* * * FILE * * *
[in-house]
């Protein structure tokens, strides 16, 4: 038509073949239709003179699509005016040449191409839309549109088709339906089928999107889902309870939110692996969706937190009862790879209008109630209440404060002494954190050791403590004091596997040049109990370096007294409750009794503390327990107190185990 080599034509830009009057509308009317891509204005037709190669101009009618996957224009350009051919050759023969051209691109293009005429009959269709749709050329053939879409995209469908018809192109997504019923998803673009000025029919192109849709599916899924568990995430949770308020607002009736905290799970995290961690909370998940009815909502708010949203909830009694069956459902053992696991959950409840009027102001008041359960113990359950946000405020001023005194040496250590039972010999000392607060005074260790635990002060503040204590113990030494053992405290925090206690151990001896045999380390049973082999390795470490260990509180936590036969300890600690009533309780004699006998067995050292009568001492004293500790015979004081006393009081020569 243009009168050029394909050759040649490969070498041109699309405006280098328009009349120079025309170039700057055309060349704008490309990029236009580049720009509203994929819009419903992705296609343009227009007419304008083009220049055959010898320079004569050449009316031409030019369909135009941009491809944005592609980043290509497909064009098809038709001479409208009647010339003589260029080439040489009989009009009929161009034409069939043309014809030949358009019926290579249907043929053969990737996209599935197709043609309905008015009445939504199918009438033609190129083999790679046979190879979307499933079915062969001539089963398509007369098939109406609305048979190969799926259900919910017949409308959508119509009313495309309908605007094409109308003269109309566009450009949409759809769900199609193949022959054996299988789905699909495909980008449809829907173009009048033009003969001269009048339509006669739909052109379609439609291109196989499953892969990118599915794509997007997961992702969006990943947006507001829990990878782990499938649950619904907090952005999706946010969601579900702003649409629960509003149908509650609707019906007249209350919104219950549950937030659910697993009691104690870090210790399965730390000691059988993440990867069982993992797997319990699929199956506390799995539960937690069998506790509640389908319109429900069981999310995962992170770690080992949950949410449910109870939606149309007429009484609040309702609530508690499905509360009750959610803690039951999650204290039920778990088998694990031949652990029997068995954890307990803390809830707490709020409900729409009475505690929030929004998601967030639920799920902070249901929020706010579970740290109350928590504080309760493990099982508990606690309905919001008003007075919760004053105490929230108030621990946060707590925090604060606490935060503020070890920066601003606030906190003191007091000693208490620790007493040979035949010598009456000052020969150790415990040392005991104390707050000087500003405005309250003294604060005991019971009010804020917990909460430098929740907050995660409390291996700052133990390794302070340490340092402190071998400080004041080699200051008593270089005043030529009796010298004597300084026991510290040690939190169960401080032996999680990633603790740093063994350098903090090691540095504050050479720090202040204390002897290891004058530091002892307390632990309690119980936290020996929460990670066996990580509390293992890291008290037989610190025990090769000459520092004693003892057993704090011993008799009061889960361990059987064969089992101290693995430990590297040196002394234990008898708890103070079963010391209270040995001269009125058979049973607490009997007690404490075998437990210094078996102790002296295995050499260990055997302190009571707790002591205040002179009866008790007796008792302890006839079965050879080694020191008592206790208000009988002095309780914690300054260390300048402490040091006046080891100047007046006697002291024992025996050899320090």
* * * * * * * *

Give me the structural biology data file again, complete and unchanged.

[in-house]
């Protein structure tokens, strides 16, 4: 038509073949239709003179699509005016040449191409839309549109088709339906089928999107889902309870939110692996969706937190009862790879209008109630209440404060002494954190050791403590004091596997040049109990370096007294409750009794503390327990107190185990 080599034509830009009057509308009317891509204005037709190669101009009618996957224009350009051919050759023969051209691109293009005429009959269709749709050329053939879409995209469908018809192109997504019923998803673009000025029919192109849709599916899924568990995430949770308020607002009736905290799970995290961690909370998940009815909502708010949203909830009694069956459902053992696991959950409840009027102001008041359960113990359950946000405020001023005194040496250590039972010999000392607060005074260790635990002060503040204590113990030494053992405290925090206690151990001896045999380390049973082999390795470490260990509180936590036969300890600690009533309780004699006998067995050292009568001492004293500790015979004081006393009081020569 243009009168050029394909050759040649490969070498041109699309405006280098328009009349120079025309170039700057055309060349704008490309990029236009580049720009509203994929819009419903992705296609343009227009007419304008083009220049055959010898320079004569050449009316031409030019369909135009941009491809944005592609980043290509497909064009098809038709001479409208009647010339003589260029080439040489009989009009009929161009034409069939043309014809030949358009019926290579249907043929053969990737996209599935197709043609309905008015009445939504199918009438033609190129083999790679046979190879979307499933079915062969001539089963398509007369098939109406609305048979190969799926259900919910017949409308959508119509009313495309309908605007094409109308003269109309566009450009949409759809769900199609193949022959054996299988789905699909495909980008449809829907173009009048033009003969001269009048339509006669739909052109379609439609291109196989499953892969990118599915794509997007997961992702969006990943947006507001829990990878782990499938649950619904907090952005999706946010969601579900702003649409629960509003149908509650609707019906007249209350919104219950549950937030659910697993009691104690870090210790399965730390000691059988993440990867069982993992797997319990699929199956506390799995539960937690069998506790509640389908319109429900069981999310995962992170770690080992949950949410449910109870939606149309007429009484609040309702609530508690499905509360009750959610803690039951999650204290039920778990088998694990031949652990029997068995954890307990803390809830707490709020409900729409009475505690929030929004998601967030639920799920902070249901929020706010579970740290109350928590504080309760493990099982508990606690309905919001008003007075919760004053105490929230108030621990946060707590925090604060606490935060503020070890920066601003606030906190003191007091000693208490620790007493040979035949010598009456000052020969150790415990040392005991104390707050000087500003405005309250003294604060005991019971009010804020917990909460430098929740907050995660409390291996700052133990390794302070340490340092402190071998400080004041080699200051008593270089005043030529009796010298004597300084026991510290040690939190169960401080032996999680990633603790740093063994350098903090090691540095504050050479720090202040204390002897290891004058530091002892307390632990309690119980936290020996929460990670066996990580509390293992890291008290037989610190025990090769000459520092004693003892057993704090011993008799009061889960361990059987064969089992101290693995430990590297040196002394234990008898708890103070079963010391209270040995001269009125058979049973607490009997007690404490075998437990210094078996102790002296295995050499260990055997302190009571707790002591205040002179009866008790007796008792302890006839079965050879080694020191008592206790208000009988002095309780914690300054260390300048402490040091006046080891100047007046006697002291024992025996050899320090």